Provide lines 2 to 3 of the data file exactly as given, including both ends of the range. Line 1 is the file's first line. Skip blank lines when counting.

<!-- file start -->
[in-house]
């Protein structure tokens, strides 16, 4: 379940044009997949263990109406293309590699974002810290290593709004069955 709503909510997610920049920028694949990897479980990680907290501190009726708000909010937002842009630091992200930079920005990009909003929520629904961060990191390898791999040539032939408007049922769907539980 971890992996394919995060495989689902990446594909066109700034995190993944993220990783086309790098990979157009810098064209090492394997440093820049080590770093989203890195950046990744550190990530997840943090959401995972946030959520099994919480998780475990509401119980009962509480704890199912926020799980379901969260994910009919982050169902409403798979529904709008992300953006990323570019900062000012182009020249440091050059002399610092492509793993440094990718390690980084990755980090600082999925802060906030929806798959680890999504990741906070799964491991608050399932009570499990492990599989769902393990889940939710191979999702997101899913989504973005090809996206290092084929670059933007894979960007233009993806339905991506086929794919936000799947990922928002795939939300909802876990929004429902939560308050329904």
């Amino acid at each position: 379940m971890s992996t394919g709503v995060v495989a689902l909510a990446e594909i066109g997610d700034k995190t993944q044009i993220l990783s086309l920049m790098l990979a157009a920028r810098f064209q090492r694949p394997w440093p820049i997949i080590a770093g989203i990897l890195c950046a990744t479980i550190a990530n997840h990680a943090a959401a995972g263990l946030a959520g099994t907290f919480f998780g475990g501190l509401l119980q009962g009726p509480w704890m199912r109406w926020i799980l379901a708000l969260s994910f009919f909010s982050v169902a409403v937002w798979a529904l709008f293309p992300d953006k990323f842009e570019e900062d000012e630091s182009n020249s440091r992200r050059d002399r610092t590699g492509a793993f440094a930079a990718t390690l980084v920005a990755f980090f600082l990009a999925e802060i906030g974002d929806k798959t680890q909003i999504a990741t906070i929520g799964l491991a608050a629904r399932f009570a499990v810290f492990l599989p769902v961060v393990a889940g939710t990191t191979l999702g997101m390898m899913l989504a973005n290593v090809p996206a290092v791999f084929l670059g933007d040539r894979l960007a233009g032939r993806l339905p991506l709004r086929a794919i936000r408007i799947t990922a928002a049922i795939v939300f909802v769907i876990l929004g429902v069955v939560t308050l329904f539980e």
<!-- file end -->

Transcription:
């Protein structure tokens, strides 16, 4: 379940044009997949263990109406293309590699974002810290290593709004069955 709503909510997610920049920028694949990897479980990680907290501190009726708000909010937002842009630091992200930079920005990009909003929520629904961060990191390898791999040539032939408007049922769907539980 971890992996394919995060495989689902990446594909066109700034995190993944993220990783086309790098990979157009810098064209090492394997440093820049080590770093989203890195950046990744550190990530997840943090959401995972946030959520099994919480998780475990509401119980009962509480704890199912926020799980379901969260994910009919982050169902409403798979529904709008992300953006990323570019900062000012182009020249440091050059002399610092492509793993440094990718390690980084990755980090600082999925802060906030929806798959680890999504990741906070799964491991608050399932009570499990492990599989769902393990889940939710191979999702997101899913989504973005090809996206290092084929670059933007894979960007233009993806339905991506086929794919936000799947990922928002795939939300909802876990929004429902939560308050329904």
């Amino acid at each position: 379940m971890s992996t394919g709503v995060v495989a689902l909510a990446e594909i066109g997610d700034k995190t993944q044009i993220l990783s086309l920049m790098l990979a157009a920028r810098f064209q090492r694949p394997w440093p820049i997949i080590a770093g989203i990897l890195c950046a990744t479980i550190a990530n997840h990680a943090a959401a995972g263990l946030a959520g099994t907290f919480f998780g475990g501190l509401l119980q009962g009726p509480w704890m199912r109406w926020i799980l379901a708000l969260s994910f009919f909010s982050v169902a409403v937002w798979a529904l709008f293309p992300d953006k990323f842009e570019e900062d000012e630091s182009n020249s440091r992200r050059d002399r610092t590699g492509a793993f440094a930079a990718t390690l980084v920005a990755f980090f600082l990009a999925e802060i906030g974002d929806k798959t680890q909003i999504a990741t906070i929520g799964l491991a608050a629904r399932f009570a499990v810290f492990l599989p769902v961060v393990a889940g939710t990191t191979l999702g997101m390898m899913l989504a973005n290593v090809p996206a290092v791999f084929l670059g933007d040539r894979l960007a233009g032939r993806l339905p991506l709004r086929a794919i936000r408007i799947t990922a928002a049922i795939v939300f909802v769907i876990l929004g429902v069955v939560t308050l329904f539980e």